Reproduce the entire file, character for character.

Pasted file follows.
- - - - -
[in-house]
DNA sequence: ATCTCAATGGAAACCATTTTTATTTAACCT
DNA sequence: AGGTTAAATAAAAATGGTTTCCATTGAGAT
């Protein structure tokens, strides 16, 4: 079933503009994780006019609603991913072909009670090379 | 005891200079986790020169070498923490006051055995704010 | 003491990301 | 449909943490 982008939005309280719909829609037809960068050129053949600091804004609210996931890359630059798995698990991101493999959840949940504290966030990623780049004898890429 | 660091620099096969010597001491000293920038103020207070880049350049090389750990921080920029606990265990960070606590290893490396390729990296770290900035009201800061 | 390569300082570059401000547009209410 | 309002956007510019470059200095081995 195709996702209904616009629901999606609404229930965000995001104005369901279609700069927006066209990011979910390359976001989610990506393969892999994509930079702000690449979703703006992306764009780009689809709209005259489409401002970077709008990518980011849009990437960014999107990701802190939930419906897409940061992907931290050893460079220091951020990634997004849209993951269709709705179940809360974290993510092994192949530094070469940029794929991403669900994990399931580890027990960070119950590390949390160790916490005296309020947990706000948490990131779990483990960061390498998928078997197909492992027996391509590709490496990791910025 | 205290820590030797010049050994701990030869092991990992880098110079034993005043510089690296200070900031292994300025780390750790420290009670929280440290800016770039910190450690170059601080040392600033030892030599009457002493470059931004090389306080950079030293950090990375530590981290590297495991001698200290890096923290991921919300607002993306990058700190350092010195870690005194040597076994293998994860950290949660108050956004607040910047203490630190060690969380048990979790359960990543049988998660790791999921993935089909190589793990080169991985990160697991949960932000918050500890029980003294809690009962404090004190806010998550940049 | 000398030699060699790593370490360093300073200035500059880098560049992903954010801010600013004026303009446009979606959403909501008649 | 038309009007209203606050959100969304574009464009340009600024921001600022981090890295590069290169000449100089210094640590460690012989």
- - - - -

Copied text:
[in-house]
DNA sequence: ATCTCAATGGAAACCATTTTTATTTAACCT
DNA sequence: AGGTTAAATAAAAATGGTTTCCATTGAGAT
């Protein structure tokens, strides 16, 4: 079933503009994780006019609603991913072909009670090379 | 005891200079986790020169070498923490006051055995704010 | 003491990301 | 449909943490 982008939005309280719909829609037809960068050129053949600091804004609210996931890359630059798995698990991101493999959840949940504290966030990623780049004898890429 | 660091620099096969010597001491000293920038103020207070880049350049090389750990921080920029606990265990960070606590290893490396390729990296770290900035009201800061 | 390569300082570059401000547009209410 | 309002956007510019470059200095081995 195709996702209904616009629901999606609404229930965000995001104005369901279609700069927006066209990011979910390359976001989610990506393969892999994509930079702000690449979703703006992306764009780009689809709209005259489409401002970077709008990518980011849009990437960014999107990701802190939930419906897409940061992907931290050893460079220091951020990634997004849209993951269709709705179940809360974290993510092994192949530094070469940029794929991403669900994990399931580890027990960070119950590390949390160790916490005296309020947990706000948490990131779990483990960061390498998928078997197909492992027996391509590709490496990791910025 | 205290820590030797010049050994701990030869092991990992880098110079034993005043510089690296200070900031292994300025780390750790420290009670929280440290800016770039910190450690170059601080040392600033030892030599009457002493470059931004090389306080950079030293950090990375530590981290590297495991001698200290890096923290991921919300607002993306990058700190350092010195870690005194040597076994293998994860950290949660108050956004607040910047203490630190060690969380048990979790359960990543049988998660790791999921993935089909190589793990080169991985990160697991949960932000918050500890029980003294809690009962404090004190806010998550940049 | 000398030699060699790593370490360093300073200035500059880098560049992903954010801010600013004026303009446009979606959403909501008649 | 038309009007209203606050959100969304574009464009340009600024921001600022981090890295590069290169000449100089210094640590460690012989």